Alteration of the heart occurs whenever any of its tissues, contractile or conductive, fail to function during alternate beats. This results in a diversity of 2:1 conduction blocks with electrical alternation and myocardial blocks that produce alternation of the pulse. In a general way, the more distal blocks, involving bundle branches, arborization, and myocardium are the more ominous, implying serious underlying heart disease. They can occur normally, however, at rapid heart rates.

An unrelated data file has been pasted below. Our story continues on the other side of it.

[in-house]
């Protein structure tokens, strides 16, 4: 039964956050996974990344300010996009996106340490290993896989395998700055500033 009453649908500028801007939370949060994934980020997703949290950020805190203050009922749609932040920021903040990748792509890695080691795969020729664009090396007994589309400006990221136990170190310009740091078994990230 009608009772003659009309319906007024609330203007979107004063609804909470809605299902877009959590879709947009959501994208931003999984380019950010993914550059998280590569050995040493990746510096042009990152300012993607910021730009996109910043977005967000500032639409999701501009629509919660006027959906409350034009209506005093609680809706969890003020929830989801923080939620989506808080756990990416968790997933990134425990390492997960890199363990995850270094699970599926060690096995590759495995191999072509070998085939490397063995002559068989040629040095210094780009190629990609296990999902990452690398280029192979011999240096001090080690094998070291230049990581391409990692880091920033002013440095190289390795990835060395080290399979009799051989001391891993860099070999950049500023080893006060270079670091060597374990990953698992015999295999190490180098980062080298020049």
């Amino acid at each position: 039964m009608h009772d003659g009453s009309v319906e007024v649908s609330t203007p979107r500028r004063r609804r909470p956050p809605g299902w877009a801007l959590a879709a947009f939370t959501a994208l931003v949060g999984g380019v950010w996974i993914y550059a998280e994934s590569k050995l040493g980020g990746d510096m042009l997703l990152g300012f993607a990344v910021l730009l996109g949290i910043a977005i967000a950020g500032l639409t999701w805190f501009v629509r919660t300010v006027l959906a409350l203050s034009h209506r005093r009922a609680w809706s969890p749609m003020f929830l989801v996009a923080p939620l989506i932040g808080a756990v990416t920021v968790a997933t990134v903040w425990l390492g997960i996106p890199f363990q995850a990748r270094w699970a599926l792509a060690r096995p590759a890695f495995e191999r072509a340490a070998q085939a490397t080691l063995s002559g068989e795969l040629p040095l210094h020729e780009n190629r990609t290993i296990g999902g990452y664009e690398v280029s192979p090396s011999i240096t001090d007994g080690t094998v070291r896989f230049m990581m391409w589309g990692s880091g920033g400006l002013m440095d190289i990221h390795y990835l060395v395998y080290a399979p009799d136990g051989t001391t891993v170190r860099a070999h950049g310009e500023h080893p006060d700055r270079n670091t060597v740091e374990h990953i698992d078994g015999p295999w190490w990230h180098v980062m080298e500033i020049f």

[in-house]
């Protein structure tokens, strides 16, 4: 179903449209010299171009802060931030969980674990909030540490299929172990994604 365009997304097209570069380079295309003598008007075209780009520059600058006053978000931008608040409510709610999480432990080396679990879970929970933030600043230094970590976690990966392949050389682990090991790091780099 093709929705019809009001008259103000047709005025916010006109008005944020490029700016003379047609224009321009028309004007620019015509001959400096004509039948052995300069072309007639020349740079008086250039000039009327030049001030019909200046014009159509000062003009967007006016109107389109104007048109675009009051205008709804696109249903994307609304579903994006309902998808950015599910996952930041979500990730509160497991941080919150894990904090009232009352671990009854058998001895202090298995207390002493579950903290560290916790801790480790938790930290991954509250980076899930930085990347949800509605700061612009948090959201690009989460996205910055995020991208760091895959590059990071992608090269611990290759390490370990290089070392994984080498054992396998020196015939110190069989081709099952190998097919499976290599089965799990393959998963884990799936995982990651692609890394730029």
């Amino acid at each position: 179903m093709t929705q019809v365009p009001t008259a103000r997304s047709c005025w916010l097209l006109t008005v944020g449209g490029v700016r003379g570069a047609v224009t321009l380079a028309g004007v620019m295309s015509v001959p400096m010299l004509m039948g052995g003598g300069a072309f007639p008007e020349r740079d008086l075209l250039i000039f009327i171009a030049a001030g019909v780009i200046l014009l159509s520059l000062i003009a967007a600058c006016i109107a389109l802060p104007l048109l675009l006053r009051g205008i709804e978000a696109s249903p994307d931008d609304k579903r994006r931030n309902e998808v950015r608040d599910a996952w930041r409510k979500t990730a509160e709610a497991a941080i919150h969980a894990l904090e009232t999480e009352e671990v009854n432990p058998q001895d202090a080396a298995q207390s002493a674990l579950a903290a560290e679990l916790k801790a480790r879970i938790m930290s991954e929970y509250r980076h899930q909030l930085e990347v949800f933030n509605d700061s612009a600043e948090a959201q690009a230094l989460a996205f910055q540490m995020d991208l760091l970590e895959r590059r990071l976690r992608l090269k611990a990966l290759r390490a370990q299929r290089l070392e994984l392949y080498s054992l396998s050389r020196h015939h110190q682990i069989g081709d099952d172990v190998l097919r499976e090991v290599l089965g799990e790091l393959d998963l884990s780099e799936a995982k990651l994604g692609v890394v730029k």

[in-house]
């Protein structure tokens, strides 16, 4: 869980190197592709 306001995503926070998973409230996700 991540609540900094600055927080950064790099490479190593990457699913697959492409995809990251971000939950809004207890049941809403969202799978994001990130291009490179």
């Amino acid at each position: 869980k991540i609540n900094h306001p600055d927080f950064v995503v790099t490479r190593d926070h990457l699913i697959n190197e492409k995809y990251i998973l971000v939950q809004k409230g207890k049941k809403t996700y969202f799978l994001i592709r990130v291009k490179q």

Another type of alternation involving atrial as well as ventricular waves is sometimes seen in serious pericardial disease with effusion. It is believed to be due to an unusual rotary oscillation of the heart released from its normal inhibitory mediastinal restraints by the surrounding effusion. This is an anatomic rather than a cellular form of alternation and can exhibit other mechanical disorders such as alternating friction sounds.
- © 1963 American Heart Association, Inc.